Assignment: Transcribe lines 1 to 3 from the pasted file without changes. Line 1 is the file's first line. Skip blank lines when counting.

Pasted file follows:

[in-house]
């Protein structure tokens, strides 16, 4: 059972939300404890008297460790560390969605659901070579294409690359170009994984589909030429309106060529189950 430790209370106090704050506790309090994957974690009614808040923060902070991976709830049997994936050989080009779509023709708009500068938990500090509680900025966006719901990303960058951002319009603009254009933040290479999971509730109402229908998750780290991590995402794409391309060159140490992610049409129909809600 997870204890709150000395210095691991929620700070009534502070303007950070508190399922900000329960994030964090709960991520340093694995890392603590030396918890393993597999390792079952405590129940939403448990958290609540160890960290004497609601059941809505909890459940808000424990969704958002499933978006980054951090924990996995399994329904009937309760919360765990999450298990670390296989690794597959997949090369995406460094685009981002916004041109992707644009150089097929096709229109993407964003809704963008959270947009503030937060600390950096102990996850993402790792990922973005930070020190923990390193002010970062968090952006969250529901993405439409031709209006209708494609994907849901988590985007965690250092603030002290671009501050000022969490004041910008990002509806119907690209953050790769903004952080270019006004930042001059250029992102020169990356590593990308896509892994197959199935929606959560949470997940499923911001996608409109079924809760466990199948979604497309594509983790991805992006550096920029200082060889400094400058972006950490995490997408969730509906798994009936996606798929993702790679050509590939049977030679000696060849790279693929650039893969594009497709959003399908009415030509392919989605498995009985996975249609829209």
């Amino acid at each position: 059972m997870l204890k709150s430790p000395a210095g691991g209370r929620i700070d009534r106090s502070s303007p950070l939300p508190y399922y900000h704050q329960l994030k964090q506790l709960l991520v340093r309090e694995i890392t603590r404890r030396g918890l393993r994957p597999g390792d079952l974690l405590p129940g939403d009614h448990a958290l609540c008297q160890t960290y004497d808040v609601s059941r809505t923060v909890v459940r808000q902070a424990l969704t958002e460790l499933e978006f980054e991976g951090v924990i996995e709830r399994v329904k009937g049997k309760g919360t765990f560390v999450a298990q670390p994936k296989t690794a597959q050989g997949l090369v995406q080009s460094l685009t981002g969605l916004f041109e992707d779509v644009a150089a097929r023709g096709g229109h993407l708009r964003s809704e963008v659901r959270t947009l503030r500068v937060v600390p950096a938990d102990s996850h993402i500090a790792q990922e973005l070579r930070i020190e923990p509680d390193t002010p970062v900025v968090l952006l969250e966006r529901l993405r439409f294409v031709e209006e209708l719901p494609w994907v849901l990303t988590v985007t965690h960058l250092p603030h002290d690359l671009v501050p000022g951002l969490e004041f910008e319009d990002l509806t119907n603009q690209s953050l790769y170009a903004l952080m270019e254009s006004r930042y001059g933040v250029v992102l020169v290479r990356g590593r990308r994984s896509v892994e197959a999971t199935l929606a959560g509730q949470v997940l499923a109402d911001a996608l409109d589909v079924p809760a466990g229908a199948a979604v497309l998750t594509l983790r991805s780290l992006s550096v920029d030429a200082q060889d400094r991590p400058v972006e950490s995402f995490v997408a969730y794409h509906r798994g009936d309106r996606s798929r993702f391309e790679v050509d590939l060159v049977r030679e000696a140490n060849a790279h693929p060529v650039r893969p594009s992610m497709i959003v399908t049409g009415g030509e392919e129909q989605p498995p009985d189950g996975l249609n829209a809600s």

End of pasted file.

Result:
[in-house]
């Protein structure tokens, strides 16, 4: 059972939300404890008297460790560390969605659901070579294409690359170009994984589909030429309106060529189950 430790209370106090704050506790309090994957974690009614808040923060902070991976709830049997994936050989080009779509023709708009500068938990500090509680900025966006719901990303960058951002319009603009254009933040290479999971509730109402229908998750780290991590995402794409391309060159140490992610049409129909809600 997870204890709150000395210095691991929620700070009534502070303007950070508190399922900000329960994030964090709960991520340093694995890392603590030396918890393993597999390792079952405590129940939403448990958290609540160890960290004497609601059941809505909890459940808000424990969704958002499933978006980054951090924990996995399994329904009937309760919360765990999450298990670390296989690794597959997949090369995406460094685009981002916004041109992707644009150089097929096709229109993407964003809704963008959270947009503030937060600390950096102990996850993402790792990922973005930070020190923990390193002010970062968090952006969250529901993405439409031709209006209708494609994907849901988590985007965690250092603030002290671009501050000022969490004041910008990002509806119907690209953050790769903004952080270019006004930042001059250029992102020169990356590593990308896509892994197959199935929606959560949470997940499923911001996608409109079924809760466990199948979604497309594509983790991805992006550096920029200082060889400094400058972006950490995490997408969730509906798994009936996606798929993702790679050509590939049977030679000696060849790279693929650039893969594009497709959003399908009415030509392919989605498995009985996975249609829209």
């Amino acid at each position: 059972m997870l204890k709150s430790p000395a210095g691991g209370r929620i700070d009534r106090s502070s303007p950070l939300p508190y399922y900000h704050q329960l994030k964090q506790l709960l991520v340093r309090e694995i890392t603590r404890r030396g918890l393993r994957p597999g390792d079952l974690l405590p129940g939403d009614h448990a958290l609540c008297q160890t960290y004497d808040v609601s059941r809505t923060v909890v459940r808000q902070a424990l969704t958002e460790l499933e978006f980054e991976g951090v924990i996995e709830r399994v329904k009937g049997k309760g919360t765990f560390v999450a298990q670390p994936k296989t690794a597959q050989g997949l090369v995406q080009s460094l685009t981002g969605l916004f041109e992707d779509v644009a150089a097929r023709g096709g229109h993407l708009r964003s809704e963008v659901r959270t947009l503030r500068v937060v600390p950096a938990d102990s996850h993402i500090a790792q990922e973005l070579r930070i020190e923990p509680d390193t002010p970062v900025v968090l952006l969250e966006r529901l993405r439409f294409v031709e209006e209708l719901p494609w994907v849901l990303t988590v985007t965690h960058l250092p603030h002290d690359l671009v501050p000022g951002l969490e004041f910008e319009d990002l509806t119907n603009q690209s953050l790769y170009a903004l952080m270019e254009s006004r930042y001059g933040v250029v992102l020169v290479r990356g590593r990308r994984s896509v892994e197959a999971t199935l929606a959560g509730q949470v997940l499923a109402d911001a996608l409109d589909v079924p809760a466990g229908a199948a979604v497309l998750t594509l983790r991805s780290l992006s550096v920029d030429a200082q060889d400094r991590p400058v972006e950490s995402f995490v997408a969730y794409h509906r798994g009936d309106r996606s798929r993702f391309e790679v050509d590939l060159v049977r030679e000696a140490n060849a790279h693929p060529v650039r893969p594009s992610m497709i959003v399908t049409g009415g030509e392919e129909q989605p498995p009985d189950g996975l249609n829209a809600s």